1707 Hōei earthquake
|Date||October 28, 1707|
|Magnitude||8.6 ML (est.)|
|Countries or regions||Japan: Chūbu region, Kansai region, Shikoku, Kyūshū|
The 1707 Hōei earthquake, which occurred at 14:00 local time on October 28, 1707, was the largest earthquake in Japanese history until the 2011 Tōhoku earthquake surpassed it. It caused moderate to severe damage throughout southwestern Honshu, Shikoku and southeastern Kyūshū. The earthquake, and the resulting destructive tsunami, caused more than 5,000 casualties. This event ruptured all of the segments of the Nankai megathrust simultaneously, the only earthquake known to have done this, with an estimated magnitude of 8.6 ML. It might also have triggered the last eruption of Mount Fuji 49 days later.
The southern coast of Honshu runs parallel to the Nankai Trough, which marks the subduction of the Philippine Sea Plate beneath the Eurasian Plate. Movement on this convergent plate boundary leads to many earthquakes, some of them of megathrust type. The Nankai megathrust has five distinct segments (A-E) that can rupture independently, the segments have ruptured either singly or together repeatedly over the last 1,300 years. Megathrust earthquakes on this structure tend to occur in pairs, with a relatively short time gap between them. In addition to the two events in 1854, there were similar earthquakes in 1944 and 1946. In each case, the northeastern segment ruptured before the southwestern segment. In the 1707 event, the earthquakes were either simultaneous, or close enough in time, to not be distinguished by historical sources.
There were 29,000 houses destroyed and there were more than 5,000 casualties. At least one major landslide was triggered by the earthquake, the Ohya slide in Shizuoka. This landslide, one of the three largest in Japan, involved an area of 1.8 km2, with an estimated volume of 120 million m3. The Nara Basin shows evidence of liquefaction caused by this event.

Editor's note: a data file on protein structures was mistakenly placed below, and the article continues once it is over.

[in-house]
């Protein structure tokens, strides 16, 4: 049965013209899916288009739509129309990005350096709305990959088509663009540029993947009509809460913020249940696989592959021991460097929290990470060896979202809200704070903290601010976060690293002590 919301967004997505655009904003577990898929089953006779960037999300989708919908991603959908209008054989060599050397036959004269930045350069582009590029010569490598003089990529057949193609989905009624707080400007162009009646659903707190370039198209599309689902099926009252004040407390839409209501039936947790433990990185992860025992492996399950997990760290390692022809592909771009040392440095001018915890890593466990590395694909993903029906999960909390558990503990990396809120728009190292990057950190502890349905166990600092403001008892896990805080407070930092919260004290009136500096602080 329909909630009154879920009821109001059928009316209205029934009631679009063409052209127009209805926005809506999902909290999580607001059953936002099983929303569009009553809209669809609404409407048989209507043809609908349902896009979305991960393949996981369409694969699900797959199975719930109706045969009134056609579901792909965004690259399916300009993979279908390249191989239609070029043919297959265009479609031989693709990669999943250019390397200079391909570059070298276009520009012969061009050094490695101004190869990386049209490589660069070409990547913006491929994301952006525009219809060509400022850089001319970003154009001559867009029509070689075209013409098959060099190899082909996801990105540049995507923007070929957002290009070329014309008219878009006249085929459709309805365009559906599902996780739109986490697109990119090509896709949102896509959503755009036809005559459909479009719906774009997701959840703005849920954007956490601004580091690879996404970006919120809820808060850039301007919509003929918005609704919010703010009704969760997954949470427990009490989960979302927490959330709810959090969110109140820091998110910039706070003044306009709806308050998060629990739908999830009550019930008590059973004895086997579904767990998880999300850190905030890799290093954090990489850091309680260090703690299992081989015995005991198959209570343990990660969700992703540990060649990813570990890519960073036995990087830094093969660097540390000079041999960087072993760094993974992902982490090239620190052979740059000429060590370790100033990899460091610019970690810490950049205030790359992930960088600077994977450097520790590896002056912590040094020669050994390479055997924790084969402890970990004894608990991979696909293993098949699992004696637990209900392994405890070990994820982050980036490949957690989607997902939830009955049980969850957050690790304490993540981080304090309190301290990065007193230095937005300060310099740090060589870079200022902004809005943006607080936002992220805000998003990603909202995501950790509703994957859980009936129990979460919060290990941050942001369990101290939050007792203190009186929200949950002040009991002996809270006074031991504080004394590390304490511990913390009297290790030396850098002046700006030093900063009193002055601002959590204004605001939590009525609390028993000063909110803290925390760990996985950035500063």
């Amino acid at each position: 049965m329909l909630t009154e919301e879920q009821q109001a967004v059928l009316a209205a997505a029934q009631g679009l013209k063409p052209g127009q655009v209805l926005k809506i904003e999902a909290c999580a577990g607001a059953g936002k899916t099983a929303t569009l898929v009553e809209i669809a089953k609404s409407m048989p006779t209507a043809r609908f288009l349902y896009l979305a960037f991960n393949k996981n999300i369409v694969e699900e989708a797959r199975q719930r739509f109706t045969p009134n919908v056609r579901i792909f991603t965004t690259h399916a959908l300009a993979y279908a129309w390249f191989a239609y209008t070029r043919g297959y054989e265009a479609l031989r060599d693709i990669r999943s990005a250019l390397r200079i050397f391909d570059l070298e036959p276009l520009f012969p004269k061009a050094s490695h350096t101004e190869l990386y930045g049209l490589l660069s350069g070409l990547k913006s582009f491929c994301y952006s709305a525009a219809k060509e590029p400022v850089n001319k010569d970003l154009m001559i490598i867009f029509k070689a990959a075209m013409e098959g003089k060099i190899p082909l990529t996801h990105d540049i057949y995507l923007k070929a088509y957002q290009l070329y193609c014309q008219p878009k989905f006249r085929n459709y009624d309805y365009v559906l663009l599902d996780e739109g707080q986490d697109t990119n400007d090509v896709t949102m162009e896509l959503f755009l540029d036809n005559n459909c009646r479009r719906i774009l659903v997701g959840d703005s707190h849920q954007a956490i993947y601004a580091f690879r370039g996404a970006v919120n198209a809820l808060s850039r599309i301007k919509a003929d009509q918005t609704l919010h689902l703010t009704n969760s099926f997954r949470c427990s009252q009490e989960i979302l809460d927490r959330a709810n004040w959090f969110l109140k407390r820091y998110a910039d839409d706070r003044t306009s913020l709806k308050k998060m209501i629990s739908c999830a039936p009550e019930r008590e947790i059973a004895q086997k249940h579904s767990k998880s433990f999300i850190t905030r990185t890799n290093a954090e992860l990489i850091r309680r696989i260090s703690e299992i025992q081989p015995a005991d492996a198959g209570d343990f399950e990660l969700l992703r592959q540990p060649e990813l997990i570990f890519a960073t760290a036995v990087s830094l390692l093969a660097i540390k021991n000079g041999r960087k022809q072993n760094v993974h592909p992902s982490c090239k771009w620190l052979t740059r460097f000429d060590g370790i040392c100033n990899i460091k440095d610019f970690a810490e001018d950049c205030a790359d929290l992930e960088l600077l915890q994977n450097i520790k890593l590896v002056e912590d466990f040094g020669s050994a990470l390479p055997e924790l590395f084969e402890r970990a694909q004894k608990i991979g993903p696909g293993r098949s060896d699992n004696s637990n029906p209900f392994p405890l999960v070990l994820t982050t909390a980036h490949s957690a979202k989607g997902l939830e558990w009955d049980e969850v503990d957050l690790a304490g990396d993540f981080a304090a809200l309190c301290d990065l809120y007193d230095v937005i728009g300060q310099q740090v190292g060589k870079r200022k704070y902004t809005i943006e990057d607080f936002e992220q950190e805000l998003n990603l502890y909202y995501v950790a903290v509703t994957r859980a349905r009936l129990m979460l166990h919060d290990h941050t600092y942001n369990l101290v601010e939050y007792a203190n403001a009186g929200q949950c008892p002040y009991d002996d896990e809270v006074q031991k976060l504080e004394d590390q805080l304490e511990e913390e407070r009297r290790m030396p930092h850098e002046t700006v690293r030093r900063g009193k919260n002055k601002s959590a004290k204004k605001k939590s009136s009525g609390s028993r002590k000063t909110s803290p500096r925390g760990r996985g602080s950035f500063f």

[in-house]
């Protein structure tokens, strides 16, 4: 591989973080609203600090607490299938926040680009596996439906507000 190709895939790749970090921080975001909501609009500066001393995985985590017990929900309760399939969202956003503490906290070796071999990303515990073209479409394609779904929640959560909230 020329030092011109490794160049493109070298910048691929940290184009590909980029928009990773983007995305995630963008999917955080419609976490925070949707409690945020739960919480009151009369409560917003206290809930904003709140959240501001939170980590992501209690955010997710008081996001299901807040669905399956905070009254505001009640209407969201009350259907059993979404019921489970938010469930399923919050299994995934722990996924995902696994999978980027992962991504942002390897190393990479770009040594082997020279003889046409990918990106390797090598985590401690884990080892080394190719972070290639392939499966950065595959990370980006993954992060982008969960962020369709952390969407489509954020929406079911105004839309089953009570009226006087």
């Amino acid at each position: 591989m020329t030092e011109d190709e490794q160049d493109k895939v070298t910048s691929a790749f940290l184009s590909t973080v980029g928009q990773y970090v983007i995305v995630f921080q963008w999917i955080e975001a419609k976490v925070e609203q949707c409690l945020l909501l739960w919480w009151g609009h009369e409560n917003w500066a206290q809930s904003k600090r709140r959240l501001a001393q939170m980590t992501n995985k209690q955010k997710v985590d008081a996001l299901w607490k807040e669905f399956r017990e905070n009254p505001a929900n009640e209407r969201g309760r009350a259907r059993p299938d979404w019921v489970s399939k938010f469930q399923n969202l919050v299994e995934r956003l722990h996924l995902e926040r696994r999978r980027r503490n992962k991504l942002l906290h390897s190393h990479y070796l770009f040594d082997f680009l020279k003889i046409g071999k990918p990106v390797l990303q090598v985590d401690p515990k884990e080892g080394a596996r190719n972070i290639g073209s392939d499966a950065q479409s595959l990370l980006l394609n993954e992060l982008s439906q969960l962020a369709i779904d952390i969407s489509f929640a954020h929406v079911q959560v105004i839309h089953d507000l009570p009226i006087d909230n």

The magnitude of the 1707 event exceeded that of both the 1854 Ansei-Tōkai and Ansei-Nankai earthquakes, based on several observations. The uplift at Cape Muroto, Kōchi is estimated at 2.3 m in 1707 compared to 1.5 m in 1854, the presence of an area of seismic intensity of 6–7 on the JMA scale in Kawachi Plain, the degree of damage and inundations heights for the corresponding tsunami and records of tsunami at distant locations, such as Nagasaki and Jeju-do, South Korea.
Along the southwestern coast of Kōchi, run-up heights averaged 7.7 m with up to 10 m in places.
Link to eruption of Mount Fuji
There is evidence that changes in stress caused by large earthquakes may be sufficient to trigger volcanic eruptions, assuming that the magma system involved is close to a critical state. The great earthquake in 1707 may have caused changes in pressure in the magma chamber beneath Mount Fuji through a static stress change. Mount Fuji erupted on December 6, 1707.
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